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Top Palestinian official warns against 'apartheid' one-state solution

Palestinian chief negotiator and Secretary General of the Palestine Liberation Organisation, Saeb Erekat, speaks in the West Bank city of Jericho on February 15, 2017
Netanyahu indicates he will consider Trump's request to scale back settlement construction

Palestine Liberation Organization (PLO) Secretary-General Saeb Erekat on Wednesday said that the only alternative to a two-state solution to the Israeli-Palestinian conflict would be the creation of one sovereign democratic state in which all Palestinians are granted full and equal rights. Anything less, he warned, would be 'apartheid.'

"Contrary to [Prime Minister Benjamin] Netanyahu’s plan of one state and two systems, apartheid, the only alternative to two sovereign and democratic states on the 1967 border is one single secular and democratic state with equal rights for everyone, Christians, Muslims, and Jews, on all of historic Palestine," Erekat said from Ramallah.

The top Palestinian negotiator's comments came as the White House appeared to walk back its support for the creation of an independent Palestinian state, with President Donald Trump saying during a joint press conference with Netanyahu on Wednesday that he could "live with" either a two- or a one-state solution to the long-simmering conflict.

"I'm looking at two state and one state, and I like the one that both parties like. I'm very happy with the one that both parties like. I can live with either one," Trump said.


"As we have constantly stated, the two-state solution is a Palestinian adoption of an international formula," Erekat said, adding that even a two-state solution was a "painful and historic Palestinian compromise," as it involved "recognizing Israel over 78% of historic Palestine.

"Today, almost six million Palestinians live under Israeli control in all of historic Palestine, while almost six million Palestinians live in exile," the former Palestinian peace negotiator said.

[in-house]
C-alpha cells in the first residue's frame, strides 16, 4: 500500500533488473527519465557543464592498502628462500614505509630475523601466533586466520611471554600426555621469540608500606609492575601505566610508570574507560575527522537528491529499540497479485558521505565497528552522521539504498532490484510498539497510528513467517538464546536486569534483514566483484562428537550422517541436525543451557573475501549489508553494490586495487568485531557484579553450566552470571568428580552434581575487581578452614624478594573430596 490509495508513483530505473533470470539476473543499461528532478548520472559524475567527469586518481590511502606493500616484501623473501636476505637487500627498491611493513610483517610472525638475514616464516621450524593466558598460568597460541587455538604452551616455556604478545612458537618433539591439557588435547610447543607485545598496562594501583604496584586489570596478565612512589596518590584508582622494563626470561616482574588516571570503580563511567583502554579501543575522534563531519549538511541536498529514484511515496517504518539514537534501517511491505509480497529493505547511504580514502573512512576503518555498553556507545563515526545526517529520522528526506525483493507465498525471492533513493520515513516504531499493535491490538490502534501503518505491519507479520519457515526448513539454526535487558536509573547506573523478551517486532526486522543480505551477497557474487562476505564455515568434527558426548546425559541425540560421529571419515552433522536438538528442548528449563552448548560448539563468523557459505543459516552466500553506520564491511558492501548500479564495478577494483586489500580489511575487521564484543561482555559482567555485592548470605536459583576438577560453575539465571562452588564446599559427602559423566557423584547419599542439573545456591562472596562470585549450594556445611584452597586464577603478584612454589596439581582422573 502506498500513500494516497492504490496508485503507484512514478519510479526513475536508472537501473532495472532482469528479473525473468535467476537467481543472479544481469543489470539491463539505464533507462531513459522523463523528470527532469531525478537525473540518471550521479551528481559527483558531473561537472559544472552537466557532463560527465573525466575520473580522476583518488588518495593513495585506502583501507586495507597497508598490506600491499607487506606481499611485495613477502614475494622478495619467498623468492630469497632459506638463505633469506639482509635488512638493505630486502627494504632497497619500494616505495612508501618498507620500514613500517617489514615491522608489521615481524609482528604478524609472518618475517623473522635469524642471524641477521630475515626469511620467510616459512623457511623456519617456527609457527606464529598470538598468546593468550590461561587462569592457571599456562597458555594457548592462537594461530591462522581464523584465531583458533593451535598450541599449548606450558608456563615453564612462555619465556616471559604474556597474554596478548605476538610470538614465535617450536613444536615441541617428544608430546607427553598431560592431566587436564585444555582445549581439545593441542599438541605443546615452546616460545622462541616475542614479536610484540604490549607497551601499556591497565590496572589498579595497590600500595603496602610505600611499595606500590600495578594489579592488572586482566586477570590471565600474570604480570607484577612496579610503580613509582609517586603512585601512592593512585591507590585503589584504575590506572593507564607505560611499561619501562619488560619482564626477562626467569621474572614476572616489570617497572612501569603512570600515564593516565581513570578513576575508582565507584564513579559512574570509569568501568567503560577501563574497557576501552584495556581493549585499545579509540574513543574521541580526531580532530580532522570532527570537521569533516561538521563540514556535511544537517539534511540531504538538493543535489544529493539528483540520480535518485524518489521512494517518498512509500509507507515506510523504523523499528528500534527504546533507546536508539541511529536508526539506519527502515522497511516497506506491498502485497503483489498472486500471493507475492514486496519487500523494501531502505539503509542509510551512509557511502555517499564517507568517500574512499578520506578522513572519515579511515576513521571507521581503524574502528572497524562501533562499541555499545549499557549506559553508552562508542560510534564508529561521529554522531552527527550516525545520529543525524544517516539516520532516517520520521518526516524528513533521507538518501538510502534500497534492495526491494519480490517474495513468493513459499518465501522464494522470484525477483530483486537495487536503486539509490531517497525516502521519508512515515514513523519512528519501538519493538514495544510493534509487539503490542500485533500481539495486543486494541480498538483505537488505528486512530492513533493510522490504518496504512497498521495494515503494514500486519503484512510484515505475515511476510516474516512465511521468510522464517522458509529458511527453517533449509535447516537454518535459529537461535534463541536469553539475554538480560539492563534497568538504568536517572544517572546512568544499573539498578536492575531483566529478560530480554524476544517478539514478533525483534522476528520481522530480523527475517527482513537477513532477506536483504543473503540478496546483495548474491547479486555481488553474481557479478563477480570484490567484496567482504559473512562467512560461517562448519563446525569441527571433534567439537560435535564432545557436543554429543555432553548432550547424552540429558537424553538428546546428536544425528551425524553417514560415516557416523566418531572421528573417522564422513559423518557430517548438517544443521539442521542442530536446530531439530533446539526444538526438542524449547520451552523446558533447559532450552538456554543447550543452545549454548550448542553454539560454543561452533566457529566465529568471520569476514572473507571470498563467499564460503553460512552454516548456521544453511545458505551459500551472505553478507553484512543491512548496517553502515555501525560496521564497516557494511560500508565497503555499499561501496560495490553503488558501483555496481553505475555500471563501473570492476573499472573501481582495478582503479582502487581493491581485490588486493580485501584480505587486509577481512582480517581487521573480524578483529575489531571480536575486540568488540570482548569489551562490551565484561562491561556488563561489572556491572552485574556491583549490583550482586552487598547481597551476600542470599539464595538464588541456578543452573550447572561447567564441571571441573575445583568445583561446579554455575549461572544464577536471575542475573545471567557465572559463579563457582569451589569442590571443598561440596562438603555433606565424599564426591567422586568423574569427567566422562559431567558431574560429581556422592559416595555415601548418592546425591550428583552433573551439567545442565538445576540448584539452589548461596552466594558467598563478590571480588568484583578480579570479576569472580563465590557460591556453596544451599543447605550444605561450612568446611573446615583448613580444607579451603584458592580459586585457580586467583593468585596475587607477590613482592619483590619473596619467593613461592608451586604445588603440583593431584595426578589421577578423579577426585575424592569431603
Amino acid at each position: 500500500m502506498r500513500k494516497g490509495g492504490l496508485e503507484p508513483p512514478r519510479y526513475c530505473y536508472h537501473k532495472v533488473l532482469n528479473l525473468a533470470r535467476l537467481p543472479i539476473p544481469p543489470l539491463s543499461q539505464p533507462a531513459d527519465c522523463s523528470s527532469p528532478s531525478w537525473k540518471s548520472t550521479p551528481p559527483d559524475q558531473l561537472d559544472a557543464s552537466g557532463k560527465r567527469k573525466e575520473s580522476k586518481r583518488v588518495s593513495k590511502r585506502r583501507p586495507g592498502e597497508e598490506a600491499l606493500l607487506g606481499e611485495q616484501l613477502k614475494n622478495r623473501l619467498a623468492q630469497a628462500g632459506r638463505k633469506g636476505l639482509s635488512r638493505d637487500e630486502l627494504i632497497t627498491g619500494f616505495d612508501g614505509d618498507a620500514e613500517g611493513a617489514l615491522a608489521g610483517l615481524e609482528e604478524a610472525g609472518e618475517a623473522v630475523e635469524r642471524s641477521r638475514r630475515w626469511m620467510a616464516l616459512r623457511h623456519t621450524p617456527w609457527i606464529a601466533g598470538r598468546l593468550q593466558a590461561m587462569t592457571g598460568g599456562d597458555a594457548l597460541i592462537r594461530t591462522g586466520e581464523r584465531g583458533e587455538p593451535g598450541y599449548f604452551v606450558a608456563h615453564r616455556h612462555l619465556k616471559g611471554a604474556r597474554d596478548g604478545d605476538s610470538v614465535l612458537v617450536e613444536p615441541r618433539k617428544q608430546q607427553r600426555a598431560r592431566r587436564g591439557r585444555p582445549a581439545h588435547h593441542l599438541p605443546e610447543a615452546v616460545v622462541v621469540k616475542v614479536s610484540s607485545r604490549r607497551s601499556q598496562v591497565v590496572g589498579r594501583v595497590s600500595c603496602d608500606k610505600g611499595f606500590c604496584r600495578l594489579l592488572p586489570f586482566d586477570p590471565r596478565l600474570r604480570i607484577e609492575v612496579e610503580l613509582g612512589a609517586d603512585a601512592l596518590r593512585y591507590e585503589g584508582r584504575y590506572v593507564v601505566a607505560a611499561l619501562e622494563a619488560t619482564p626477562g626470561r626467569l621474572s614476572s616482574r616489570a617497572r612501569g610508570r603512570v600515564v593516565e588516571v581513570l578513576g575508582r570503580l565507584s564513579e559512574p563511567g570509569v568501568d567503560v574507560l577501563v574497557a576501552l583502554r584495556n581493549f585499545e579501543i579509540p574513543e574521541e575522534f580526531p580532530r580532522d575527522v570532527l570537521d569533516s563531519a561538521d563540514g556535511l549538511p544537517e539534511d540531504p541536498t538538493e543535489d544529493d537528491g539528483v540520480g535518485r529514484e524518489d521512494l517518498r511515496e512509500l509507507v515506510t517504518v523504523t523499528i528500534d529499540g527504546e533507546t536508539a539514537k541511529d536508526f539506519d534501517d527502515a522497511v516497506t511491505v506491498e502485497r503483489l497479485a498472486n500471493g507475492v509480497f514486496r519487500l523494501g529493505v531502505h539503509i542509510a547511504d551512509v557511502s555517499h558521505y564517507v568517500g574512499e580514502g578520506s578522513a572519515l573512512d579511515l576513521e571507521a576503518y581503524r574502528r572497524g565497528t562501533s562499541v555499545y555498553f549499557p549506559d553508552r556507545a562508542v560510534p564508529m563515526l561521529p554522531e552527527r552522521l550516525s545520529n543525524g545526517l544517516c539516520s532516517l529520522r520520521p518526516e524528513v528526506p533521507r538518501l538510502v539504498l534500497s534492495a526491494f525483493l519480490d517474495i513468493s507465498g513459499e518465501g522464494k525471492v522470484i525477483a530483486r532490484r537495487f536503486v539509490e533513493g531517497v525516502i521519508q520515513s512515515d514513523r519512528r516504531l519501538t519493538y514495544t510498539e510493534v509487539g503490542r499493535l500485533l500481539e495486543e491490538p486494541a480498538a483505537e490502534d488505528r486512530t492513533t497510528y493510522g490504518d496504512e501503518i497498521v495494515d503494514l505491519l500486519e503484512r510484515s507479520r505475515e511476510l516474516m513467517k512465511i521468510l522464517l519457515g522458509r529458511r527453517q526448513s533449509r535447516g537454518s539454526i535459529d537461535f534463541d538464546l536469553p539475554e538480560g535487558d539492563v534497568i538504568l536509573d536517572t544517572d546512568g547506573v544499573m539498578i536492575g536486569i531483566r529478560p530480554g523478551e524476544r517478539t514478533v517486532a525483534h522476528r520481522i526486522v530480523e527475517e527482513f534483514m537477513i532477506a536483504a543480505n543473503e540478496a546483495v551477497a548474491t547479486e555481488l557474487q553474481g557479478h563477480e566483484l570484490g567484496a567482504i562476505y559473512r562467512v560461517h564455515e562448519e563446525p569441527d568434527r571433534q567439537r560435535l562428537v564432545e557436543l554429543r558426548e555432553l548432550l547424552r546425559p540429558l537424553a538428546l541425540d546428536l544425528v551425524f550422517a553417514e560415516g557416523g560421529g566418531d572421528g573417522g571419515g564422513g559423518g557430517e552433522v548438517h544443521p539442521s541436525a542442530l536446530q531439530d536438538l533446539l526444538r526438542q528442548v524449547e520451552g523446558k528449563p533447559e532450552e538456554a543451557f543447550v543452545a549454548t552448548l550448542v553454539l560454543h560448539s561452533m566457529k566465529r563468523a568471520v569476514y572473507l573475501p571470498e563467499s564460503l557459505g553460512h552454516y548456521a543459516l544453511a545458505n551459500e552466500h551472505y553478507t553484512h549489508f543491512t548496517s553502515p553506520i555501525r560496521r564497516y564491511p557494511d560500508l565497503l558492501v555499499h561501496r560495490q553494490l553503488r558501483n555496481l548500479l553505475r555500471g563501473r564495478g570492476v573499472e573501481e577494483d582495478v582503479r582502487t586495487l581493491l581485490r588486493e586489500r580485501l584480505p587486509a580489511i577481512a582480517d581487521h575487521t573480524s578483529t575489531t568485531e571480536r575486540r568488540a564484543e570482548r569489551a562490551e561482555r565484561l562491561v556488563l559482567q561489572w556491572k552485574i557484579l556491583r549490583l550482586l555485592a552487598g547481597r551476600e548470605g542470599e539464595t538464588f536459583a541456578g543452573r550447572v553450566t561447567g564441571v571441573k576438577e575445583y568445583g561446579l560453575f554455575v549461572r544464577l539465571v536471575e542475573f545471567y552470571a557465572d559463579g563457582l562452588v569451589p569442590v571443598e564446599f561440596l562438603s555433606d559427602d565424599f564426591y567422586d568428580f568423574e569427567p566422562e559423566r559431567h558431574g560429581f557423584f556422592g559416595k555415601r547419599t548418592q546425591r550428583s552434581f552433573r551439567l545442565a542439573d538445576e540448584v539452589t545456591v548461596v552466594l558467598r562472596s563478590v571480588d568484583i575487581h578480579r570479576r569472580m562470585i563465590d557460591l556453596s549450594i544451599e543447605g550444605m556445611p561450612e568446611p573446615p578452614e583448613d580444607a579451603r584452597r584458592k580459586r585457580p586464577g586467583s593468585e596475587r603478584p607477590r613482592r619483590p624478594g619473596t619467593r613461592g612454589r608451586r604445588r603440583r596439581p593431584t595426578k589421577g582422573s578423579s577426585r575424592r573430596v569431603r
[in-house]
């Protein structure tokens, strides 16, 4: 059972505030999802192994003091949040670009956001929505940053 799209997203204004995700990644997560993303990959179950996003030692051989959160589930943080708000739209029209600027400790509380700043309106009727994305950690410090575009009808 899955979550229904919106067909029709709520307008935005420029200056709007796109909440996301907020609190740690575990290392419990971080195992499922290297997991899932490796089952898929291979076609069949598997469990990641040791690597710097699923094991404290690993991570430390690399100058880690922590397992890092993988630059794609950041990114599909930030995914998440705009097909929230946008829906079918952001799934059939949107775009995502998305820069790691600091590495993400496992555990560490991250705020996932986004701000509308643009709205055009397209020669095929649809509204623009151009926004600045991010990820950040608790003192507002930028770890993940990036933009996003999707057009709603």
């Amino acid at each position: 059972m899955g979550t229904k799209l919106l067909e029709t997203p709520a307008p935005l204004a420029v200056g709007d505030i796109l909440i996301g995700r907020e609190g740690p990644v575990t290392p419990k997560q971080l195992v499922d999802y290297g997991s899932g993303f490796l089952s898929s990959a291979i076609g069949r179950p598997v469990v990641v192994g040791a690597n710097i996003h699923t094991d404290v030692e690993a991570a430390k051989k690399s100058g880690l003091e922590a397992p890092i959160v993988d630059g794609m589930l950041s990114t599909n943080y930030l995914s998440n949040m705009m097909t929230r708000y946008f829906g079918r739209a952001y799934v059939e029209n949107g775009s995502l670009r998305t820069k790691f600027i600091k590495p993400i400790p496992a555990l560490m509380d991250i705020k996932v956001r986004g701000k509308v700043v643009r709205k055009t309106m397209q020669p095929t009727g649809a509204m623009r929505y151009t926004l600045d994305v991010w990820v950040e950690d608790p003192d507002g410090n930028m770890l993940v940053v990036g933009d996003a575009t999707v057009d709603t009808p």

Netanyahu made clear on Wednesday that his vision for any future peace agreement with the Palestinians was contingent on recognition of Israel as a Jewish State, as well as its full security control over the West Bank.

During a briefing with Israeli and international press following his closed-door discussions with Trump, Netanyahu refused to indicate whether or not he still endorses a Palestinian state. He did, however, indicate that Israel has no intention of annexing the West Bank and granting citizenship to the Palestinians living there.

Prior to his meeting with Trump, Netanyahu faced calls from many right-wing lawmakers not to endorse a two-state solution and to object to curbs on settlement construction in the West Bank and east Jerusalem.

Netanyahu on Wednesday insisted that settlements are "not the core of the conflict" and did not make any commitment to reducing construction, while Trump said he would like to see Israel "hold back on settlements a little bit."


Following the meeting, the White House said that the two leaders "discussed the issue of Israeli settlement construction," and "agreed to continue those discussions and to work out an approach that is consistent with the goal of advancing peace and security."

Netanyahu echoed the White House's statement, saying that he and Trump "want to reach agreement" on settlements and would continue to discuss the issue further.

The Prime Minister also indicated that he would consider Trump's request to scale back settlement construction, saying: "If there’s a request to examine this issue from so friendly a president, I think it’s appropriate to make the effort.”

For the better part of half a century successive US governments, Republican and Democrat, have backed a two-state solution.

But since coming to office Trump has sought to show that the United States is an unwavering ally of Israel, trying to draw a contrast with President Barack Obama

Obama often warned that Israeli settlement construction could make a two-state solution impossible, and that a one state solution would put the future of the Jewish state in question.

Trump has yet to speak directly to the Palestinian leadership since taking office.

See also:

- US shift on two-state solution 'doesn't make sense': Palestinians

- Israel's Right hails 'new era' after Trump, Netanyahu conference

- Palestinian presidency says committed to two-state solution

- Minister says Israel faces historic opportunity to nix two-state solution



Erekat persists with the old canard despite the fact there is no connection between the "Palestinians" and "historic Palestine".

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